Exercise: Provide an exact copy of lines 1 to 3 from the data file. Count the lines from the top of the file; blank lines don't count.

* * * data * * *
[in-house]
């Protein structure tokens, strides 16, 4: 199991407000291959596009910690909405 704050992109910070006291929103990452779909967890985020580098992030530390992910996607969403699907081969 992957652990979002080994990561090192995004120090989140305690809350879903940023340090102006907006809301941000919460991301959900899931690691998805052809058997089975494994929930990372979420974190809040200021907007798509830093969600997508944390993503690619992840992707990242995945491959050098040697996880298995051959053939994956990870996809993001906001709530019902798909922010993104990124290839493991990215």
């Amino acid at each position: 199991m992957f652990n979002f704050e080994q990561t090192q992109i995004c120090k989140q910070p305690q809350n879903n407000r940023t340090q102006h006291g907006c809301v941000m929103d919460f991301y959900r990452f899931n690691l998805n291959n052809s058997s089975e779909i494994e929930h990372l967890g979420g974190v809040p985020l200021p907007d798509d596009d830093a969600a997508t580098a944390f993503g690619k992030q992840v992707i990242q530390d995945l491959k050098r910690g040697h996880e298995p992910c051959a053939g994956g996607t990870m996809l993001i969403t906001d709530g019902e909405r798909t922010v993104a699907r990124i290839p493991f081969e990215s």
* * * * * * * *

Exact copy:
[in-house]
């Protein structure tokens, strides 16, 4: 199991407000291959596009910690909405 704050992109910070006291929103990452779909967890985020580098992030530390992910996607969403699907081969 992957652990979002080994990561090192995004120090989140305690809350879903940023340090102006907006809301941000919460991301959900899931690691998805052809058997089975494994929930990372979420974190809040200021907007798509830093969600997508944390993503690619992840992707990242995945491959050098040697996880298995051959053939994956990870996809993001906001709530019902798909922010993104990124290839493991990215």
């Amino acid at each position: 199991m992957f652990n979002f704050e080994q990561t090192q992109i995004c120090k989140q910070p305690q809350n879903n407000r940023t340090q102006h006291g907006c809301v941000m929103d919460f991301y959900r990452f899931n690691l998805n291959n052809s058997s089975e779909i494994e929930h990372l967890g979420g974190v809040p985020l200021p907007d798509d596009d830093a969600a997508t580098a944390f993503g690619k992030q992840v992707i990242q530390d995945l491959k050098r910690g040697h996880e298995p992910c051959a053939g994956g996607t990870m996809l993001i969403t906001d709530g019902e909405r798909t922010v993104a699907r990124i290839p493991f081969e990215s």